Talk the Talk - or Walk the Walk?

I often find myself caught between a desire to DOCUMENT and a desire to CREATE. Obviously those reading this have some hope that there will be documentation (!). It is so often true, especially with smithing, that many who have created the best work in terms of objects, may be almost completely unknown in terms of writing about that work.

What brought this to mind has been my own labours over the last few weeks. As many (most) of you know, I am currently deep into the background organization work for two major events. DARC at LAM 2010 (August 2010), plus CanIRON 8 (July 2011). Regardless of what you might think about my artistic work, there is no doubt I do have some talent and experience for such things.

Its deep winter, and its pretty hard for me to drag me old bones out to what is basically an unheated workshop. One task that does fit well to staying close to the wood stove (and the glow of the computer) is the annual re-vamping of the web site. I did never seem to get all the 2008 work into the gallery last year, so there are a lot more bits and pieces than normal. This past year saw me work almost to exclusion on two larger projects, the Richards House Railing and the much larger Maxwell & Reade House project. (You could search the blog for many posts related to either).

So - I'm compelled to document and publish my work. (Maybe thats the problem - a foolish drive for justification?) Go take a look at what I just finished for the web site, which is the first instalment of the gallery information for the Maxwell & Reade Project on the Wareham Forge web site.


(back yet?)

Thats two full days work.
One day to crunch and prepare all the images from the originals. One day (today) to write the text and format it for the web.

And people wonder what artisans do with all that 'spare' time? I've been at just that for over six hours (straight) and my eyes are going buggy.

(So why the frak am I spending ANOTHER 20 minutes drafting this blog post?)

Thursday, January 21, 2010

Be serious - or don't waste my time!

I get a request like this one about every second day:
I'm looking for my camp/hunting all purpose knife. basically a knife to rely on at all times in the wilderness.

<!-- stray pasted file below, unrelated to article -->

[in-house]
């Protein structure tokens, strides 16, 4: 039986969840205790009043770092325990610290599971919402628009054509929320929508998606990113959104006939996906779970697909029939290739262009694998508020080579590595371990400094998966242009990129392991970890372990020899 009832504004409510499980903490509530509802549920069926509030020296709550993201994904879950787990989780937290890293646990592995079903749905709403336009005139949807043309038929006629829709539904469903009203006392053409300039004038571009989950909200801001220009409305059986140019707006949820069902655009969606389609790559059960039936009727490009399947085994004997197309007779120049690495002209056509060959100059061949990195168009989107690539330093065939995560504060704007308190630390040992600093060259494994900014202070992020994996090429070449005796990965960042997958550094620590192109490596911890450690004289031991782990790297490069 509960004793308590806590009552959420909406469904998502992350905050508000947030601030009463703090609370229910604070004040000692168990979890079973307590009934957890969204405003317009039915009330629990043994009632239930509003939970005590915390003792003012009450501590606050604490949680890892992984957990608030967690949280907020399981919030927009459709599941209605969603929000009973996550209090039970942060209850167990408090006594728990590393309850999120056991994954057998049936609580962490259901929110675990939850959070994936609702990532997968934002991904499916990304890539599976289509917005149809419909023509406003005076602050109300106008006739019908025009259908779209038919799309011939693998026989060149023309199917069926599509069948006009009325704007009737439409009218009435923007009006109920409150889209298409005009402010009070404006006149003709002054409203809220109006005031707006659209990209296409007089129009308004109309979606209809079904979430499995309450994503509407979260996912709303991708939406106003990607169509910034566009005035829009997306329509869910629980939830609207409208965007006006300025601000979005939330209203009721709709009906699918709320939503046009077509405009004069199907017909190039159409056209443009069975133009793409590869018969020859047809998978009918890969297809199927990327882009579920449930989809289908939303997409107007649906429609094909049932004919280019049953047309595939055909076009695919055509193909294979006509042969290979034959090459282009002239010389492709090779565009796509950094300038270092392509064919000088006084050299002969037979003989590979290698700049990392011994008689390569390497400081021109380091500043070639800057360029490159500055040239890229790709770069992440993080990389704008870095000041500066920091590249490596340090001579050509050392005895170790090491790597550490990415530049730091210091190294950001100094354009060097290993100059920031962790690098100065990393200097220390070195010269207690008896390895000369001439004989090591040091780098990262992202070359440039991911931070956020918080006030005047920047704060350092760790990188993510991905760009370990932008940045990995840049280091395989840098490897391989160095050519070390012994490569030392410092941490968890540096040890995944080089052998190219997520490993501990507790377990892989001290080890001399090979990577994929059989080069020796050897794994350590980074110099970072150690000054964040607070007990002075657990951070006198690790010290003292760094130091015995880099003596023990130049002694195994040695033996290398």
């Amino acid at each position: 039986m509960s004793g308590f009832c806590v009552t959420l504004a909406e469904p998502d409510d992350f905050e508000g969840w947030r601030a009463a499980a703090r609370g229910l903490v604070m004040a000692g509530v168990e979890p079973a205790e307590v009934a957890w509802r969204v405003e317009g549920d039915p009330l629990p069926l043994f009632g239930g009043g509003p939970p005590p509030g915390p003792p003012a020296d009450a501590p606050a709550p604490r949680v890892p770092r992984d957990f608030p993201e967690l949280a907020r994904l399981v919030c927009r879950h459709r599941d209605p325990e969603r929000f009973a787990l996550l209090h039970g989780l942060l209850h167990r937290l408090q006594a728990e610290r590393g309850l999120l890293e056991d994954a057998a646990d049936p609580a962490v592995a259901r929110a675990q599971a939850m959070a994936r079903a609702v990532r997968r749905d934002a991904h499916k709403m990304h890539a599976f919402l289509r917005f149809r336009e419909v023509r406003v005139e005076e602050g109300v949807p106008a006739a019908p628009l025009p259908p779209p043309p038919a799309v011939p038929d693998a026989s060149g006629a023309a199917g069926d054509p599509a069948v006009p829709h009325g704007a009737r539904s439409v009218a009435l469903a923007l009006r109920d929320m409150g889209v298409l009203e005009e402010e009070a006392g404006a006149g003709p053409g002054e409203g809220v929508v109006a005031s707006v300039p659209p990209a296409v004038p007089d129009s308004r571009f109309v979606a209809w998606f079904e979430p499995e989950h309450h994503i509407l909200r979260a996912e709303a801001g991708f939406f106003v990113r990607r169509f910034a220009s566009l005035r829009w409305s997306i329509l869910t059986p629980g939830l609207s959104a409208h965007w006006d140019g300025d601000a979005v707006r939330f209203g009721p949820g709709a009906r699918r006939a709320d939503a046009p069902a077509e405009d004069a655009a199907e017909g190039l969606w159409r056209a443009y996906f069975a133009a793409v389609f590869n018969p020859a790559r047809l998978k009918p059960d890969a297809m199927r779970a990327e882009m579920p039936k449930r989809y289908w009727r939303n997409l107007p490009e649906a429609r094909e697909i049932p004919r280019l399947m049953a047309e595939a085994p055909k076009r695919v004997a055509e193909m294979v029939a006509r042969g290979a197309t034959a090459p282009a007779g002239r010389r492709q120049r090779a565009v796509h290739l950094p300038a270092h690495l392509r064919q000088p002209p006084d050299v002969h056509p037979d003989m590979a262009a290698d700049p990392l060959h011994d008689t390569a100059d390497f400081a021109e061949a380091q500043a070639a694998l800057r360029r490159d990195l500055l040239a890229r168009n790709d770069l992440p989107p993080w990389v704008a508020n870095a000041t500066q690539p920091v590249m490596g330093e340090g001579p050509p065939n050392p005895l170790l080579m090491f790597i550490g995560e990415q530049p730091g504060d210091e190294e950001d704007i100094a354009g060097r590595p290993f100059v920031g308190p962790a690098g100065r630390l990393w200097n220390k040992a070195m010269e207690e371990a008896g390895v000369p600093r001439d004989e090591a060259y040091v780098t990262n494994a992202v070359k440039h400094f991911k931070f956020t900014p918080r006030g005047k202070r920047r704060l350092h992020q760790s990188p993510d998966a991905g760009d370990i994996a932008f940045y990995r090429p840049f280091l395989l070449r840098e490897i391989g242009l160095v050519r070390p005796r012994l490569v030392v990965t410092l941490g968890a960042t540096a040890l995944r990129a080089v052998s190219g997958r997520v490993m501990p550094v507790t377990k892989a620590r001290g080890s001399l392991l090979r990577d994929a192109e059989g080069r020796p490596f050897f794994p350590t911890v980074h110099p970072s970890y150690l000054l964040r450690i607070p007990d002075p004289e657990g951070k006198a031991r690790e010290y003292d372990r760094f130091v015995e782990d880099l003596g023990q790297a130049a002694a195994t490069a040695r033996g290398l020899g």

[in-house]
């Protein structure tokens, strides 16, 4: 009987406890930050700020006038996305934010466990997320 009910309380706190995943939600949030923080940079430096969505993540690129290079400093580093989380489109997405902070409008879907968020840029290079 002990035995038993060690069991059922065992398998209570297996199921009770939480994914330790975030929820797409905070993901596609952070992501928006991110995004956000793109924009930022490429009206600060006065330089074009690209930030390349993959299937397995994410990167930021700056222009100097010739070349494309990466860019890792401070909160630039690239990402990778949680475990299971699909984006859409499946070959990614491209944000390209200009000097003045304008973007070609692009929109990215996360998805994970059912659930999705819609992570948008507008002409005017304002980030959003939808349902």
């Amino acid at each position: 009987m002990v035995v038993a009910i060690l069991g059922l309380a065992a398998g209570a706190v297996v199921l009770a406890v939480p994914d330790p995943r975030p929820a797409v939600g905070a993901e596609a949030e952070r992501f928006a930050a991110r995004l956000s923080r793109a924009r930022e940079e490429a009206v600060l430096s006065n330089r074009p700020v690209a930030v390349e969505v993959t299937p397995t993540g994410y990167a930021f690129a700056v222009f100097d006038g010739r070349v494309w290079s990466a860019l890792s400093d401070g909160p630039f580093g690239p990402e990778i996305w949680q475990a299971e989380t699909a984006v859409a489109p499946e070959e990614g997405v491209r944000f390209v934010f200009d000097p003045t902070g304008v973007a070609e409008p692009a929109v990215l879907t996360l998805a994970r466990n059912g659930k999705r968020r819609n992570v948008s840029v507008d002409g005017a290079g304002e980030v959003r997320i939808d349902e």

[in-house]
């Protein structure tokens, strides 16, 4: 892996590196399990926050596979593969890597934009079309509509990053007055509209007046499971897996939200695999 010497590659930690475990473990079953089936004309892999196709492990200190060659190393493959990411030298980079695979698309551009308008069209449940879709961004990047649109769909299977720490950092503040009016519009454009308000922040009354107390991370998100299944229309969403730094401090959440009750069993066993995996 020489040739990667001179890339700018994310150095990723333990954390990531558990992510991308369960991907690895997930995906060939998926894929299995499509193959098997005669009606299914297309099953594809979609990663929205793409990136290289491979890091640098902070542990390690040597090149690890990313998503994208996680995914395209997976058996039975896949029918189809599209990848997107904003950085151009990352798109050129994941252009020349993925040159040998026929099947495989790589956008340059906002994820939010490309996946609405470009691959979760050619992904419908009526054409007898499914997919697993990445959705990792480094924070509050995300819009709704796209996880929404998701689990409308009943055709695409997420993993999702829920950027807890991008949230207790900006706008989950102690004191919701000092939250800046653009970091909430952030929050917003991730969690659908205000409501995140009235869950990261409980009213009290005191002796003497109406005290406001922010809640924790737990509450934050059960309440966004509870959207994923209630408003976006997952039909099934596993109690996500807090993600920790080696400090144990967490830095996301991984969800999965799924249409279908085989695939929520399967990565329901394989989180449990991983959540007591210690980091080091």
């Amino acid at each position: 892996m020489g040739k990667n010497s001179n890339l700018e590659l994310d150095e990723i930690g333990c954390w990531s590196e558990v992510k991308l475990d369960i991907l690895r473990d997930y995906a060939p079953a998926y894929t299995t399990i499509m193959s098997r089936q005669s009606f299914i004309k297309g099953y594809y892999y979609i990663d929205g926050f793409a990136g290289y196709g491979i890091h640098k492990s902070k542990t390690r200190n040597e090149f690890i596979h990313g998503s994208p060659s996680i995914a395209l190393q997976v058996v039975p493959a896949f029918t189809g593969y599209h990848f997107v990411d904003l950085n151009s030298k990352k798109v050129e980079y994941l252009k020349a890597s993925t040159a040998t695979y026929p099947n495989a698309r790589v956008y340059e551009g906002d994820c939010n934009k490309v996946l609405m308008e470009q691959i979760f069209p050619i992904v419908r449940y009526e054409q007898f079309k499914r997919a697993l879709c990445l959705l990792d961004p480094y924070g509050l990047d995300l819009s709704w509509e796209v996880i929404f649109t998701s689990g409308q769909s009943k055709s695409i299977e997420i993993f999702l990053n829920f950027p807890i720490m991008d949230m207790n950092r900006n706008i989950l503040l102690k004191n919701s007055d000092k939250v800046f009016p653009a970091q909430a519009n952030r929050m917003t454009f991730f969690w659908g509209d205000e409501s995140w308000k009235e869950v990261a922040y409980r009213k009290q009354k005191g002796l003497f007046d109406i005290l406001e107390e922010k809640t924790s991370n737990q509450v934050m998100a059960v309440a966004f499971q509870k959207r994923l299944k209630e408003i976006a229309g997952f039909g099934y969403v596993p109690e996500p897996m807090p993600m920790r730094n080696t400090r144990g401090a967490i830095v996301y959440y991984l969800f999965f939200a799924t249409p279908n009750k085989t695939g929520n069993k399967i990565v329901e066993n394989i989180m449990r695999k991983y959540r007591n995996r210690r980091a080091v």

I pretty much know what I am looking for, and I would like your feedback:

I am looking for a very simple blade made of 1095, extremely robust, with an overall design inspired of a Puma Whitehunter in terms of size and balance, and a slim handle made of osage slats ...and it would be a full tang.

What do you say? Is this something you would be interested to make, and if so in which price range.
Now that request came in about mid day on the 18th. After I normally do my e-mail and computer work (in the mornings). So a fast Google for 'Puma White Hunter' got me this:

Image taken from Knife
Puma White Hunter Knife Genuine Stag Handles
10 5/8" overall. 6 1/8" stainless blade with 2 1/2" sharpened section on top edge and 1" serrated section on bottom edge of blade. Full tang. Genuine stag handles with aluminum finger guard and lanyard hole. Brown leather belt sheath.
Now, I found the listed prices available on line from various retail sellers ranged from about $290 - $330 US for new, up to $400 for older collector's offerings.

I replied (very early) on the morning of the 21st:
I see that the original is stainless, rather than your requested 1095.
I don't have the system here to add the aluminum guard. I could use bronze, that would have to be cast separately from an original master pattern.
I'm not entirely sure if I have any Osage slabs in stock, but certainly could either get some ... Osage does present certain problems due to its toxic nature. Its also not the hardest of woods, but I'm assuming you are willing to trade colour appearance for durability?

To hand forge and finish a replica of this blade in 1095 and bronze, I would be quoting more than the roughly $290 US that the commercial blade costs. Something in the range of $350 - $400 CDN.
50 % down, balance due before shipping. Shipping on top (depends on your location) Taxes as applied if inside Canada. Should remain duty free under NAFTA, but thats on your end. Payment via Paypal or major credit card (could be international money order - no cheques)
The reply to this (later that morning) was:
Thank you for the answer but I have to decline.
I commissioned a blade yesterday afternoon.

For a number of reasons - I am not pleased by this whole thing. I am going to go over just why - in the (feeble) hope that future 'customers' will consider their requests more carefully:

1) One of a kind custom pieces ALWAYS will cost more than commercial mass produced items.
- It costs more for a man than a machine.
- You are paying for the years of accumulated skill - not just the hours on this object.
- Design, set up and production problems are fixed. They apply equally to making one, or making a thousand. If it is one object, the price reflects all the time and effort. If its a thousand, then those fixed costs get divided between ALL the number produced.

2) You get what you pay for - and expect to pay for what is being offered.
- Skill costs. Quality requires skill.
- Check the past work, both in terms of quality and range of prices.
I will not make any claims here. Check my portfolio (Even just the Knife Gallery). Read my CV, or at least take a look at all the past work and experience reflected on the Wareham Forge web site. Base prices are quoted. Do the math.
If you want a duplicate of a commercial product, what on earth makes you think a skilled artisan, with decades of experience, would work cheaper than some factory in China paying slave wages?

3) You want it cheap, you want it fast, you want it good? You can only have ONE of those!